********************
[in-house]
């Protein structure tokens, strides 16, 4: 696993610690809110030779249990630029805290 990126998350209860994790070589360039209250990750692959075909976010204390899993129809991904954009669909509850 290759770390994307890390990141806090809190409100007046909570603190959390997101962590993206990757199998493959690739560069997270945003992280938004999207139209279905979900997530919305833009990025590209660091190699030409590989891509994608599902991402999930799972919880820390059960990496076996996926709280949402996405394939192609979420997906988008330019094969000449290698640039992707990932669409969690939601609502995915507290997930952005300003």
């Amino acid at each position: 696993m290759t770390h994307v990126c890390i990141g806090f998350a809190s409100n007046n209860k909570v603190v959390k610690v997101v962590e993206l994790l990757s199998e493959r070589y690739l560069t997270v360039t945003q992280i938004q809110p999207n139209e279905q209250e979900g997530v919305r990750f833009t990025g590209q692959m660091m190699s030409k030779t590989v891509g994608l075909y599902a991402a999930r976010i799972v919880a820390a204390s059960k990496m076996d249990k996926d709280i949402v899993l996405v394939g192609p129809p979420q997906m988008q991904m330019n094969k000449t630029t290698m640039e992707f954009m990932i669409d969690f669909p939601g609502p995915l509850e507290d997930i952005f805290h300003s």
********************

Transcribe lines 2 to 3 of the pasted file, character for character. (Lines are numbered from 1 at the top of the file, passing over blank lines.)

């Protein structure tokens, strides 16, 4: 696993610690809110030779249990630029805290 990126998350209860994790070589360039209250990750692959075909976010204390899993129809991904954009669909509850 290759770390994307890390990141806090809190409100007046909570603190959390997101962590993206990757199998493959690739560069997270945003992280938004999207139209279905979900997530919305833009990025590209660091190699030409590989891509994608599902991402999930799972919880820390059960990496076996996926709280949402996405394939192609979420997906988008330019094969000449290698640039992707990932669409969690939601609502995915507290997930952005300003």
């Amino acid at each position: 696993m290759t770390h994307v990126c890390i990141g806090f998350a809190s409100n007046n209860k909570v603190v959390k610690v997101v962590e993206l994790l990757s199998e493959r070589y690739l560069t997270v360039t945003q992280i938004q809110p999207n139209e279905q209250e979900g997530v919305r990750f833009t990025g590209q692959m660091m190699s030409k030779t590989v891509g994608l075909y599902a991402a999930r976010i799972v919880a820390a204390s059960k990496m076996d249990k996926d709280i949402v899993l996405v394939g192609p129809p979420q997906m988008q991904m330019n094969k000449t630029t290698m640039e992707f954009m990932i669409d969690f669909p939601g609502p995915l509850e507290d997930i952005f805290h300003s």